Diversion away from the criminal legal system is an essential option for first responders – but diverting people from arrest is only one of the three doors into LEAD services & care coordination.
Even in communities that have developed an array of first responders options – police officers, crisis intervention teams, co-responder programs, or non-police alternatives – the question often remains: after the first response, what do we do next? (This is often phrased as “divert to what?”)
Regardless of which “front door” is used, a large percentage of people traditionally and futilely pulled into the criminal legal system need a substantial second response: sustained care, development of a participant-focused, Harm reduction is a theory and practice that aims to reduce the level of harm (for oneself and for a larger community) t… More care plan, and cross-system coordination with the multiple entities that intersect with the individual.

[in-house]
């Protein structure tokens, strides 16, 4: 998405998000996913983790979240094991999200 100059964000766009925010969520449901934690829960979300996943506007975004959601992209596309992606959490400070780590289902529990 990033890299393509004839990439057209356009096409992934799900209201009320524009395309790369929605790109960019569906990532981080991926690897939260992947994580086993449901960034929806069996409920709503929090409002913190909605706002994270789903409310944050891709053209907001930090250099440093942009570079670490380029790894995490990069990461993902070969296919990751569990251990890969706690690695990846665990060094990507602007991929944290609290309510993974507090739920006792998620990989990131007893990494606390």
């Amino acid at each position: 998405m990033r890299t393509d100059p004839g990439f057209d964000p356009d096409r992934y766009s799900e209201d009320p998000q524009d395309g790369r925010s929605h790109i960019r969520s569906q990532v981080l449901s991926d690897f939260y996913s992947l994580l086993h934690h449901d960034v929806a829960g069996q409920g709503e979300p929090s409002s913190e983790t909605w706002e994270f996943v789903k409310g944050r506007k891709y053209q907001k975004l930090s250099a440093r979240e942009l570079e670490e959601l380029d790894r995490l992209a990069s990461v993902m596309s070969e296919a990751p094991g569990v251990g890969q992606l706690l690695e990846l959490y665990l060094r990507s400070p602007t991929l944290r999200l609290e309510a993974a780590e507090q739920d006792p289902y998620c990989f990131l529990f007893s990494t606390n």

With LEAD, community stakeholders – officers, health agencies, community-based service providers, elected and appointed officials, advocacy groups, businesses, and interested residents – work together to build an effective, coordinated “second response,” one that reorganizes existing pieces and adds others to identify and address the needs of people whose persistently disruptive or unlawful conduct stems from unmet behavioral health needs or poverty.
This is why LEAD can serve as a universally accessible and valuable “second response,” regardless of what the first response landscape looks like in a particular community.
Further, LEAD provides an ongoing framework to coordinate with legal system partners and others who often have other involvement LEAD participants; this regular, multidisciplinary coordination reduces the chance that the left hand will undo the progress the right hand has labored to achieve.